Sheriff, Forest Service raid two marijuana operationsDan McDonald
The Plumas County Sheriff’s Office and the U.S. Forest Service joined forces to shut down two major marijuana-growing operations last week.
According to Sheriff Greg Hagwood, the operations were run by Mexican drug cartels.
Both of the grow sites were located in the Feather River Canyon. The exact locations were withheld because the investigation and search for more, possibly related, sites is ongoing.
Officers descended on the first site Tuesday, July 29. The second raid took place Wednesday, July 30.
About 25 officers took part in the raids that removed more than 6,000 mature marijuana plants with an estimated street value of $9 million.
“These are two of several drug cartel operations currently operating inside Plumas County,” Hagwood said. “Evidence indicates these suspects are from Mexico and have been encamped at the grow sites for several months.”
One of the suspects — Alejandro Soto-Silva, 21, of Santa Rosa — was arrested Wednesday after attempting to flee. The sheriff said Soto-Silva “suffered significant injuries as a result of being bitten by a law enforcement dog.”
The sheriff said four other Hispanic males escaped. He said no arrests were made during the Tuesday raid.
The injured Soto-Silva was transported to Plumas District Hospital before being moved to the Plumas County jail.
Hagwood said officers from his staff and the Forest Service have been actively investigating several growing operations for the past three months.
According to Investigations Sgt. Steve Peay, both of the marijuana gardens were located in rugged terrain.
The July 29 raid uncovered about 2,700 plants spread out over 500 yards. The second garden produced more than 3,000 plants flanking a trail that extended about a half-mile.
The plants were eradicated and flown out in bundles by helicopter.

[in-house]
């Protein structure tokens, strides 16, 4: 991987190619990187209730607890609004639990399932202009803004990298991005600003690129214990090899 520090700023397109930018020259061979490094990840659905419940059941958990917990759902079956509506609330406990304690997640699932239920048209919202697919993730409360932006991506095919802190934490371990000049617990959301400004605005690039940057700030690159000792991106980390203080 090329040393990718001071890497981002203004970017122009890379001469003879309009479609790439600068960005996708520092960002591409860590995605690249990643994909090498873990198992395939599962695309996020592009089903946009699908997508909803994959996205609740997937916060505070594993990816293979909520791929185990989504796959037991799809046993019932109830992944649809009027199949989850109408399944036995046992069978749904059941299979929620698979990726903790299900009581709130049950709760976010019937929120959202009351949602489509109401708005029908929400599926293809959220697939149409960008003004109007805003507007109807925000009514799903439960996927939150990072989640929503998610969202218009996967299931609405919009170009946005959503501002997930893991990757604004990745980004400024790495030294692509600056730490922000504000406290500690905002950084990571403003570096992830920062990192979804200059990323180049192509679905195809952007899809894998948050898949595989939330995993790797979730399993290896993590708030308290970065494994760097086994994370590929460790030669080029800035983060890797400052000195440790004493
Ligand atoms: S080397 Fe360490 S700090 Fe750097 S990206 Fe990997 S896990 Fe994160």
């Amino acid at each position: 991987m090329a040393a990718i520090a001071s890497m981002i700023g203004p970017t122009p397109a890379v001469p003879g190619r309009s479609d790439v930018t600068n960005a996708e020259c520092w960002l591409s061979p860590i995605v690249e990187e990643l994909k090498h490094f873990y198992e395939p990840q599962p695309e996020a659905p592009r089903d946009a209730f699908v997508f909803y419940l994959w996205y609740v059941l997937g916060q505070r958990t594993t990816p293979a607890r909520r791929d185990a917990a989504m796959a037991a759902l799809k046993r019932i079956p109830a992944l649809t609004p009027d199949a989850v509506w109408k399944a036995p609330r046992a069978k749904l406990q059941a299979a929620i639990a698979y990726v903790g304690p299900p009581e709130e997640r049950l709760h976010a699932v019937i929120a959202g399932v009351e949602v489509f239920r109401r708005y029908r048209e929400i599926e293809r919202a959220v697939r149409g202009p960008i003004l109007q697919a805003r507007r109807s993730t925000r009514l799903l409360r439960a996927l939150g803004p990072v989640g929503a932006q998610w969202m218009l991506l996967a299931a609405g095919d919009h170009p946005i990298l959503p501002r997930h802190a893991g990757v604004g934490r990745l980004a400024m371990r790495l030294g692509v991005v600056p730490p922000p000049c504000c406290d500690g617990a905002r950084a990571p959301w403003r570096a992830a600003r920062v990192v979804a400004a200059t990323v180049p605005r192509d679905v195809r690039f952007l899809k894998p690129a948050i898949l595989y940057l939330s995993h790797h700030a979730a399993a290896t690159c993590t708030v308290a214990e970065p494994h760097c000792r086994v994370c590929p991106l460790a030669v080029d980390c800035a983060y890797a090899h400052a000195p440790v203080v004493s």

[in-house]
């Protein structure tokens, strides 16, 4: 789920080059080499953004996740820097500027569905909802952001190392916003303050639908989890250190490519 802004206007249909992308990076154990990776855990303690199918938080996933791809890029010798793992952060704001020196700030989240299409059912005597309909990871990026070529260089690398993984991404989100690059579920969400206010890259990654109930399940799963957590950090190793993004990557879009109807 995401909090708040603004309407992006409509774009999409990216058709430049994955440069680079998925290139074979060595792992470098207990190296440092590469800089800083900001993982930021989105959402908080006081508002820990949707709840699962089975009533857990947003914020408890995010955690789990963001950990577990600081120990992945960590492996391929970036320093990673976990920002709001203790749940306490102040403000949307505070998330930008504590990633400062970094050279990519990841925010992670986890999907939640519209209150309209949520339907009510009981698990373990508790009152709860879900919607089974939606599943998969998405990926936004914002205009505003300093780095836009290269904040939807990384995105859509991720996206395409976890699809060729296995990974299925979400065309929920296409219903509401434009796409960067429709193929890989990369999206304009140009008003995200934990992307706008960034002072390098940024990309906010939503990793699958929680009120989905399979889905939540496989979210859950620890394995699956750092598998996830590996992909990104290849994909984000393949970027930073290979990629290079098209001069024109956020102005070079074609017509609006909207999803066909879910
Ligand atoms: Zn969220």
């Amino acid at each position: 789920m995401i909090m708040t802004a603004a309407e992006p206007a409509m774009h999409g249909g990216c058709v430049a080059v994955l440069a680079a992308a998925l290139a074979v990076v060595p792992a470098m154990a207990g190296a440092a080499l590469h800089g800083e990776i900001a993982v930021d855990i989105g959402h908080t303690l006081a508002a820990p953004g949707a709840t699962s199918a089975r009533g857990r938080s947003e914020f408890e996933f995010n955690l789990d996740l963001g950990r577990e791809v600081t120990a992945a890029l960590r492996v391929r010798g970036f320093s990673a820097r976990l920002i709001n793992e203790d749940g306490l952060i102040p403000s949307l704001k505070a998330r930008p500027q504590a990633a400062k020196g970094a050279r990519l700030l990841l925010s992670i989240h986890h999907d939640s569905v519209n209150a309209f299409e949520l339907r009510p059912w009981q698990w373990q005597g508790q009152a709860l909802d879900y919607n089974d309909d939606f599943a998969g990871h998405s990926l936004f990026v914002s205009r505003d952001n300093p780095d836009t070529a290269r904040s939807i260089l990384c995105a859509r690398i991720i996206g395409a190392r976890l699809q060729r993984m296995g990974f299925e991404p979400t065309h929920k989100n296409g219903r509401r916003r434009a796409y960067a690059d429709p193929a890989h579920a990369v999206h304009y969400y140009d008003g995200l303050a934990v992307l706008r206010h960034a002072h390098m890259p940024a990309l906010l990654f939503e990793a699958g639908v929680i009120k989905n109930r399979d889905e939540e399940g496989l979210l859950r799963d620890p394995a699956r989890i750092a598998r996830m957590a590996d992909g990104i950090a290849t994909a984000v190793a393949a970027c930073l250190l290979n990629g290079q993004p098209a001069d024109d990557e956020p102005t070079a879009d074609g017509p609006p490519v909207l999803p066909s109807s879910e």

Peay said several camps were located in the grow area. There was evidence that at least six people were camping and tending to the garden.
He said the characteristics of both gardens were consistent with the crops of large drug-trafficking organizations operated by a Mexican drug cartel.
The sheriff’s office warns people to be on guard when they venture to remote parts of the forest.
Pay said illegal marijuana growers will go to just about any extent to protect their crops. He said they will set booby traps or even shoot at unsuspecting people who get too close.
“Hikers and outdoor enthusiasts are urged to remain observant of any suspicious activities they encounter as these operations are ongoing throughout the county,” Hagwood said.
“Of course — as usual — there is significant resource damage and pollution associated with these drug cartel operations, in addition to the diversion of huge amounts of water from springs and streams,” the sheriff said.
He added the trash left by the gardeners usually includes large amounts of fertilizer and pesticides, which can leach into the watershed.
Signs of a marijuana farm often include the presence of a drip line, remote campsites, gardening tools, bags of fertilizer or pesticides, trash piles and encounters with unusual individuals on national or private lands.
The Forest Service is planning to conduct a cleanup of the two sites in the coming weeks.
“I want to thank the U.S. Forest Service and commend the great effort of my staff in eradicating these criminal enterprises that have and continue to represent a threat to public safety and our natural resources,” Hagwood said.
In addition to sheriff’s department and Forest Service personnel, the raids were conducted with the assistance of PJ’s Helicopter, A&P Helicopter Service and the Quincy Fire Department.